#GDTBATH: Edward Yang

Doctoral student Edward Yang writes a letter to his younger self on the challenges and celebrations that await as a first-generation college student.

#GDTBATH: Edward Yang

Dear 2008 Eddie,

Tomorrow, you’ll be starting a new chapter in your life: you’re finally going to begin your college career. The last few months, and maybe even years, have probably seemed like an endless process of guessing what college will be like. Whether it’s been your family trying to help you figure out how to get to campus, your high school friends wanting details about experiences you haven’t even had yet, or movies giving you snapshots of things that probably won’t be happening, everyone but you seems to know your future. But no matter what you’ve heard thus far, it’ll be impossible for you to know what your college career — and your graduate school career (sorry, spoiler) — will actually be like. And I’m not writing to you to tell you about the experiences you’re going to have. I wanted to write to you to share a lesson that I hope will help guide your experiences.

There’s so much I can share with you, but perhaps the most important lesson I’ve learned so far is this: take the time to genuinely explore your interests and to find your passions. What do you enjoy? What do you care about? What motivates you? What makes you actually want to get up and do something? These are all questions you’ve been asked before, especially throughout the past year as you prepared for college, but how much time have you really, really spent trying to reflect on these questions?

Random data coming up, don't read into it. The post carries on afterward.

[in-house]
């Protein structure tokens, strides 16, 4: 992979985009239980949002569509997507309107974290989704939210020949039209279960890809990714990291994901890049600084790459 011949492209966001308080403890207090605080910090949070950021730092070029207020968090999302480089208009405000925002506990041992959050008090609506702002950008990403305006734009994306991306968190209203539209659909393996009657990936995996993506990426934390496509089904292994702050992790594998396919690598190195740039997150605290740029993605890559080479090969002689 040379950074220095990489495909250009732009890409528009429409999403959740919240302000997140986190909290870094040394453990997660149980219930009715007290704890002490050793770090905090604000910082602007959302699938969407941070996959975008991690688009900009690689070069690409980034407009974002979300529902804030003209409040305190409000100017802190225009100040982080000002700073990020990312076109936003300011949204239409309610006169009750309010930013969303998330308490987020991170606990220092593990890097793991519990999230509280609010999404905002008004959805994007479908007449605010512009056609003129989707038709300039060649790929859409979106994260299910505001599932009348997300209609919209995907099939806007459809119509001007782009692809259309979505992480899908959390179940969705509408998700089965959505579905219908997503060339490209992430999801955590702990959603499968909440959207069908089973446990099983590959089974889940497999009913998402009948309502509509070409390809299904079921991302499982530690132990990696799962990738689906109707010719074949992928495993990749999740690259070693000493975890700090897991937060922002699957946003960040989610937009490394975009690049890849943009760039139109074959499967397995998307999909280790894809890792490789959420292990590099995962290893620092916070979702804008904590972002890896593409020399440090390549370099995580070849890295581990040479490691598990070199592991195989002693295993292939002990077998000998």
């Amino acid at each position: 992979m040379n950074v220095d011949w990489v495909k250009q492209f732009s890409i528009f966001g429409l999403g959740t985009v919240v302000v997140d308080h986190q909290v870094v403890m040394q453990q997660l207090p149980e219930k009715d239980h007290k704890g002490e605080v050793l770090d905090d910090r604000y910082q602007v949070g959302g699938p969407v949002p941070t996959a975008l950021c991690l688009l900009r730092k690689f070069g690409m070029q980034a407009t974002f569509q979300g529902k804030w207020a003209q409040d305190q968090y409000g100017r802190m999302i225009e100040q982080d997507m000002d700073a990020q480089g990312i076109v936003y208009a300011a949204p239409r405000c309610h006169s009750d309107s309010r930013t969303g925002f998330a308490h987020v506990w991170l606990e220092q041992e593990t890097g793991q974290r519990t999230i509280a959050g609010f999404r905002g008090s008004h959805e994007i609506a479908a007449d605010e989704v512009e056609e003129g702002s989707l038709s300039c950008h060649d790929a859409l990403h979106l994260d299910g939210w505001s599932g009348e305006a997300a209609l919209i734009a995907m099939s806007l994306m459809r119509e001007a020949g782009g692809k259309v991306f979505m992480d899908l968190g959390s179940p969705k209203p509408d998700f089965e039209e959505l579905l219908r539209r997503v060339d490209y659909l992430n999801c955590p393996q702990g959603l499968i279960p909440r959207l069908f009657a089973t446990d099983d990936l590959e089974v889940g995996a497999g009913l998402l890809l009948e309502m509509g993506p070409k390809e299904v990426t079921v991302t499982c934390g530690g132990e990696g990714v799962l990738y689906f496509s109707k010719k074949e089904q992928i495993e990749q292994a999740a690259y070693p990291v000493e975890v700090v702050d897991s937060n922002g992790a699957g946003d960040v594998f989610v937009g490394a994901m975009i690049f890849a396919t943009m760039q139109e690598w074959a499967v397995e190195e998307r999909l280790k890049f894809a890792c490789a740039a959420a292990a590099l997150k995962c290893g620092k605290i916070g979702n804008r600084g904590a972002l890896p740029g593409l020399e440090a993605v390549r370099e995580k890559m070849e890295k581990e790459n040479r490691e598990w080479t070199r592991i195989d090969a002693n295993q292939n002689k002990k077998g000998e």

Up until now, most of your life’s major decisions have been guided by the people around you and what you thought they wanted for you. You deferred to their definition and standards of success. As part of an immigrant family, you often felt that you needed to help your family become firmly established in the United States. And within the larger community, pursuing a career that’s the most financially lucrative — a career that would help cement the family legacy — was often seen as the hallmark of success. Passion and joy were rarely, if ever, encouraged to be a part of your decisions. As these different sets of expectations became ingrained within you, one key factor was lost and overlooked: you. However, I’m here to tell you now: your happiness, and your own sense of joy, should be a priority in any major life decision that you make.

You have so much to look forward to. However, these next four years of college, and five-plus years of graduate school, are also going to challenge you in ways you’ve never thought possible. Amidst the readings, the lectures, the exams and papers, you’re going to face moments where you’ll be asking yourself: Why am I even doing all of this? Why am I here? What am I putting myself through all of this torment for? And when you start asking yourself these questions, when you face these moments, I hope you’ll be able to answer. I hope you’ll have found a passion that turns even the most challenging experiences into the most exciting ones.

You’re understandably nervous. You’re wondering if you’ll be OK. And you’re not sure how you’ll even be getting through the next day, let alone the next four-plus years. But if there’s anything I can promise, I can promise that despite these nerves and anxieties, you’re going to have an amazing experience. Your eyes will be opened to interests and talents you never even realized you had. You’re going to begin questioning everything, and you’re going to find some answers along the way. So, I guess this was just a long way of saying: your future can be whatever you want it to be. Get out there. Do everything. And, have fun.

2020 Eddie